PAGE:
checking into the emergency room, Fisher was transferred to
New Hanover Hospital where he underwent surgery to remove his
torn ear. He has had to return to the hospital several times
for additional surgeries as well.
4:45 p.m., Trooper Michael A. Kirk ("Trooper Kirk")
of the North Carolina Highway Patrol was dispatched to the
accident scene and arrived just as the fire department was
clearing it. At the time, Fisher's bicycle was still
lying in the yard just off the roadway. Defendant did not
return to the accident scene during the 30 to 45 minutes
Trooper Kirk remained to wait for a wrecker and mark
pertinent evidence. Moreover, Trooper Kirk did not receive
any calls informing him that Defendant attempted to contact
him, the highway patrol, or any other police agency during
his investigation of the scene.
completing his initial on-scene investigation, Trooper Kirk
went to the Cape Fear Hospital upon receiving information
from the New Hanover County Sheriff's Department that a
possible collision victim was being treated there. While at
the hospital, Trooper Kirk spoke with Fisher and his mother.
Fisher reported being hit by a car with Defendant's
license plate number. Trooper Kirk contacted another trooper
and asked him to respond to the address to which the vehicle
bearing that license plate number was registered. After
spending approximately 10 minutes at the hospital, Trooper
Kirk returned to the accident scene for another 30 to 45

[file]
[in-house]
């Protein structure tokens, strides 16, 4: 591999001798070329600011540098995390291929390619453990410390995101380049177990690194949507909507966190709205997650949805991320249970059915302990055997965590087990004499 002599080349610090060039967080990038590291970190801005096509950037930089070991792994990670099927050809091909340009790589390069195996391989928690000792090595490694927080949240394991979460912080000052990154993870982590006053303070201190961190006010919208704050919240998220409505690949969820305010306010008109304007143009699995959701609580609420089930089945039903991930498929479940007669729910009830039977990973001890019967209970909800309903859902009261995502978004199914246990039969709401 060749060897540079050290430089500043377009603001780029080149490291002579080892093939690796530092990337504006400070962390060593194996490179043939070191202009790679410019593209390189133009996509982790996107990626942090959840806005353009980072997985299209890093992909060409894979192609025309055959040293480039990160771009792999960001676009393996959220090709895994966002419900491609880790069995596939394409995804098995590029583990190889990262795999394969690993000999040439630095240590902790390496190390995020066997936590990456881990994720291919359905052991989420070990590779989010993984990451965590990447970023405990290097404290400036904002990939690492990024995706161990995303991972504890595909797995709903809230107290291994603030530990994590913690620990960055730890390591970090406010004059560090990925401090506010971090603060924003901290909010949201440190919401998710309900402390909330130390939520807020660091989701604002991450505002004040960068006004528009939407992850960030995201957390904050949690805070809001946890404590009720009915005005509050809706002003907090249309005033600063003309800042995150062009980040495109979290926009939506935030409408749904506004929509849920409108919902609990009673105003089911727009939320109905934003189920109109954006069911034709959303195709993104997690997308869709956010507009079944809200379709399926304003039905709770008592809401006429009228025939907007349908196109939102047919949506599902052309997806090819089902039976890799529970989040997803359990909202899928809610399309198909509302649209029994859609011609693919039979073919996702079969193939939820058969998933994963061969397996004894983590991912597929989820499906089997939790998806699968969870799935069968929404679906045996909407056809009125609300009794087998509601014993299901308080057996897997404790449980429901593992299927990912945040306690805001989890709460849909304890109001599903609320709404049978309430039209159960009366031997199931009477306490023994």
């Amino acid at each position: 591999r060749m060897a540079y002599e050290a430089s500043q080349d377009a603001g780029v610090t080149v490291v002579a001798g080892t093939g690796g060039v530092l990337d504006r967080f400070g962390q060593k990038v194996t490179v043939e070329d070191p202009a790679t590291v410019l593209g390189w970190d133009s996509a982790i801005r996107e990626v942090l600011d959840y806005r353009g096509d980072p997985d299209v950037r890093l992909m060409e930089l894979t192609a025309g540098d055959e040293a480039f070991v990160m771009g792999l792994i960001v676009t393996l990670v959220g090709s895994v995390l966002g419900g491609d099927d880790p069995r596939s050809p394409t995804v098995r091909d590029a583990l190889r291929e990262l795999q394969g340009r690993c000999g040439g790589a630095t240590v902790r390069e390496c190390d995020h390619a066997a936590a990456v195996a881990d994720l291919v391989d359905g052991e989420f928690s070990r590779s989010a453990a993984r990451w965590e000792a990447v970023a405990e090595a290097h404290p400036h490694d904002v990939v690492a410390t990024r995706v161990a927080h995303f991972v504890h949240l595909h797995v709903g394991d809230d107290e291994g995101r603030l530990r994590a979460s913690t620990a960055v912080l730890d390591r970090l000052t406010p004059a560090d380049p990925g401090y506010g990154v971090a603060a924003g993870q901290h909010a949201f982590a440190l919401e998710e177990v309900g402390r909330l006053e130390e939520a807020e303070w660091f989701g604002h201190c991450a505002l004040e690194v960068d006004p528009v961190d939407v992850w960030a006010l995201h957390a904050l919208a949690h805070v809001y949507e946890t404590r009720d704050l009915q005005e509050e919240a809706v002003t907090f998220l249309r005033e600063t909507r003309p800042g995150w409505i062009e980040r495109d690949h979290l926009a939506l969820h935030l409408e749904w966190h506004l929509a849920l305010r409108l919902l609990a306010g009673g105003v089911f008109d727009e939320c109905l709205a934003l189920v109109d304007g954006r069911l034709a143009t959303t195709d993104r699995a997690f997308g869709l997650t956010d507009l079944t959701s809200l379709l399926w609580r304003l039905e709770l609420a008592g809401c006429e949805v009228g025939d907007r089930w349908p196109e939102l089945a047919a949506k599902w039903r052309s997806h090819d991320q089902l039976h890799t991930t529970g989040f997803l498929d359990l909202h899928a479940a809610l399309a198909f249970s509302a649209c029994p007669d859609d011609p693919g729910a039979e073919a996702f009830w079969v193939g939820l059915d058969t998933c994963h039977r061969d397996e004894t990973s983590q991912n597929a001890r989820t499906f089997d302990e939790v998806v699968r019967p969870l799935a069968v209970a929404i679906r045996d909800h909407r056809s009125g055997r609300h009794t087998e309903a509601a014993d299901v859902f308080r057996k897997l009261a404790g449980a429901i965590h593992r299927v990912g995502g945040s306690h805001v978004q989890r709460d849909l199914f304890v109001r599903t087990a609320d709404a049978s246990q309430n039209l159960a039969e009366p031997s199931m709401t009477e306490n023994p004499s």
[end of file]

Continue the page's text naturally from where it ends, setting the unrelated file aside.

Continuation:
minutes in order to complete his investigation. Once again,
Defendant did not return to the scene during that period, and
the trooper sent to his address was unable to locate him
July 2013 Trooper Kirk located Defendant and confronted him
about the accident. Defendant readily admitted to being
involved, and Trooper Kirk arrested him. After being read his
Miranda rights, Defendant initially stated he was
willing to speak with law enforcement; however, upon placing
two phone calls, he refused to discuss the accident further.
September 2013, Defendant was indicted for one count of
felony hit and run resulting in serious bodily injury in
violation of N.C. G.S. § 20-166(a). Specifically, the
indictment charged that Defendant "unlawfully,
willfully, and feloniously did fail to remain at the
scene" in which he was involved until law enforcement
completed its investigation and authorized him to leave. He
was also indicted for having attained habitual felon status.
Beginning on 28 January 2015, a jury trial was held in New
Hanover County Superior Court before the Honorable Phyllis
Gorham. Defendant moved to dismiss the charge of felony
failure hit and run at the close of the State's evidence
and at the close of all of the evidence, arguing that the
State had not met its burden beyond a reasonable doubt and
that "there is no jury question as a matter of
law." The trial court denied Defendant's motions.
trial court instructed the jury that in order to find
Defendant guilty of the offense, the State must prove six
things beyond a reasonable doubt:
First, that the defendant was driving a vehicle.
Second, that the vehicle was involved in a crash.
Third, that a person suffered serious bodily injury in this
crash. Serious bodily injury is bodily injury that creates or
causes serious permanent disfigurement or permanent or
protracted loss or impairment ...